Wednesday, March 26, 2014

Praise Ye the Lord

“Praise ye the LORD.”—Psalm 150:6b

The last phrase in the entire Book of Psalms is an exhortation to praise the Lord, which is an exhortation in itself as this verse segment ends a book filled not with just spiritual highs, but also many lows. 

I believe further revelation about the idea of praising the Lord can be summed up in Philippians 4:8: “Finally, brethren, whatsoever things are true, whatsoever things are honest, whatsoever things are just, whatsoever things are pure, whatsoever things are lovely, whatsoever things are of good report; if there be any virtue, and if there be any praise, think on these things.” I believe God is telling us in this passage that we aren't to focus on the negative, but on the positive all around us. We are to think on the things that are lovely, of a good report, and that are virtuous, to name a few things that verse describes. And when we do think on these things, the end result can only be praise to our Lord.

As I go about my day, I am encouraged to be in constant communion with the Lord in praising His name and thinking on all the good I see in the world around me. For example, I can either concentrate my thoughts on the eczema spot that is developing on my daughter's forehead or I can praise the Lord that she can walk around the house, when so many children cannot. It's not that I shouldn't address the patch of dry skin on my child's forehead, but I must not let the negative aspects of such a condition overshadow all the good I can be thankful to God for about her health. I also shouldn't let it overshadow my hope and trust in God to clear this up somehow, when I bring this issue to Him in prayer. (For the sake of full disclosure, this last sentence convicts me because I haven't prayed for His guidance to either lead me to a product that will bring its healing or His power to heal it without my help!)

Work is a great spiritual testing place as it draws out either our praise or our complaints. I can be under so much pressure at work, with more and more paperwork stacking onto the already massive piles on my desk and start wondering if it will ever end. I can be grumpy that I don't have an assistant who can help me with my tasks as I assist others in my job. Or I can praise the Lord for giving me such a wonderful opportunity to be able to work part-time from home, while my daughter is young, even though I may not get everything done in a manner I would if I went into work every day at full-time hours.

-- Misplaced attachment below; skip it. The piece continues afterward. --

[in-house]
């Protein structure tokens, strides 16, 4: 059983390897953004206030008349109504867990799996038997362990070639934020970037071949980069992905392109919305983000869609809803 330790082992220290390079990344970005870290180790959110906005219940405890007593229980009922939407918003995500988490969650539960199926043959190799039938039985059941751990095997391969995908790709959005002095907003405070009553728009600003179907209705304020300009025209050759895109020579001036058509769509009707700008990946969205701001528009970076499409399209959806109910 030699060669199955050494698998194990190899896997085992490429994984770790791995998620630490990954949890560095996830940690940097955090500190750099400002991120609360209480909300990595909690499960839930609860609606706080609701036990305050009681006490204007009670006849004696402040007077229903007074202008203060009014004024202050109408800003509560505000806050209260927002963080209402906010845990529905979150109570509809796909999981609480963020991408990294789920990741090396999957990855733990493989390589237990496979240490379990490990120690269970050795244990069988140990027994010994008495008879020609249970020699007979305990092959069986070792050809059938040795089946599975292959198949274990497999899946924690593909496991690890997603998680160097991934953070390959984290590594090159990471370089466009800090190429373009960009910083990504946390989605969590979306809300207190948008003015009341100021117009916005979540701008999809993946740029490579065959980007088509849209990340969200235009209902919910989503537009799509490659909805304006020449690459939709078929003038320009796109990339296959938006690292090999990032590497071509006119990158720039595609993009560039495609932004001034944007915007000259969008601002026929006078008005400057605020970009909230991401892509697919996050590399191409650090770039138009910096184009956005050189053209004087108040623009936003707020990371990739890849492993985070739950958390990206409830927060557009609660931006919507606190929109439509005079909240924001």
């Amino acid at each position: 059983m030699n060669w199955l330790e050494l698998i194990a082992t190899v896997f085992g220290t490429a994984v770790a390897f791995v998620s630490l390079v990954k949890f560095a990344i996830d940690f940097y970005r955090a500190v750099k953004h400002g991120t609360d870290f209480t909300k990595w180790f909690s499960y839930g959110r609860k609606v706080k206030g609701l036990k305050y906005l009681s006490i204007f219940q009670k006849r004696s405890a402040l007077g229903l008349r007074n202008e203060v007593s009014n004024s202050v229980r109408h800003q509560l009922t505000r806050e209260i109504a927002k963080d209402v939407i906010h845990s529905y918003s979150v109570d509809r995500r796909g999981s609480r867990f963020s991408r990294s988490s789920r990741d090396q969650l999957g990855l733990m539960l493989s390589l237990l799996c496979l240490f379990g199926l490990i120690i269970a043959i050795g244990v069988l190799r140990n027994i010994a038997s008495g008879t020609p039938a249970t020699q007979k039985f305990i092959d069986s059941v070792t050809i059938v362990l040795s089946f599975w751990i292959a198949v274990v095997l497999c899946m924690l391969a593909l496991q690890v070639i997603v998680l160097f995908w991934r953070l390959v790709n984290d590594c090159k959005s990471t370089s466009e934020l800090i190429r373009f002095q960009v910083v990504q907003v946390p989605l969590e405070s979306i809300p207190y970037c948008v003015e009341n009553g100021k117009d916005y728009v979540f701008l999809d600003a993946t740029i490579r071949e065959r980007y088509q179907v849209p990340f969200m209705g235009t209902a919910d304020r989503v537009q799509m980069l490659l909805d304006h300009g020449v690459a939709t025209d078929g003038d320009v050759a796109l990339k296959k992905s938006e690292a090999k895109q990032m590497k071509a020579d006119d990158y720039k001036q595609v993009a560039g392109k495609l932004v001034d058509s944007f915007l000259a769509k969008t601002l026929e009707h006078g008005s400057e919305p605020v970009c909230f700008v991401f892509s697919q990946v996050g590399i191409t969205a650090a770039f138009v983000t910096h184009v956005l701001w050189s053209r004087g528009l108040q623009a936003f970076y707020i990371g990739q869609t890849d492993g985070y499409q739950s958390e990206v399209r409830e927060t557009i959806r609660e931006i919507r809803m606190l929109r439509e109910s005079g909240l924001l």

Then, there is the guilt that comes so naturally to mothers. I can choose to be weighed down with guilt about not being able to give my daughter my full and undivided attention throughout the day, or I can praise God that while I'm working at home, she often plays near me and that we are at the very least in each others' presence. I can feel insecure for putting in a long  DVD for her to watch so that I can work at length on time-sensitive projects with little to no interruption. Or I can be grateful that I get to spend quality time with my daughter in the middle of my days by going to story times in the library, going on walks around the neighborhood, or even reading books together and playing tea time with her and her several Sesame Street plush dolls.

My favorite middle-of-the-day activity lately has been visiting a park and walking around with her as she discovers new sights, sounds, and textures. I enjoy listening to my daughter say hi to little girls her age and dogs her size. I savor the look in her eyes as she walks across a field 100x larger than anything she's traveled on with her own two feet before. I love the wonder in her expression as she takes in the largeness of the park fenced in with beautifully tall trees. I love the look of independence on her face as she follows her own path. What a treat that is! I may not get all the work done I thought I needed to complete in a day, but I get to experience my beautiful daughter as she discovers her world. So, what should I say? You got it, praise the Lord!

So, if I start feeling weighed down or guilty about what I'm doing or not doing or how I am or how I am not, I should ask God if there is any sin in what I'm doing. If there is, I need to ask Him to forgive me (1 John 1:9) and to gently correct my walk (Psalm 139: 23-24). If there is no sin, I then need to get my thoughts out of the guilt pit and onto the good that is happening all around me in every moment of every day. It may take some time at first to get my vision on the things God wants me to think about, but I believe with prayer and practice, thinking on the good and all that's mentioned in Philippians 4:8 will eventually become habit.

One final thought. If I am having a hard time thinking on the good right in front of me, that is the good in the temporal or physical realm, I am without excuse because the ultimate praise I have for Him is simply because He is and that I am His child.

So, just as the Book of Psalms ends, let us all be encouraged to redeem our time wisely by seeing something to praise Him for throughout our days on earth. While the natural man is not wired this way, thankfully, praising Him in Heaven will come naturally. Because only then, will we be freed from our sinful bodies and see Him as He is.

Praise ye the Lord!

Our Backyard (Spokane, WA)
March 26, 2014

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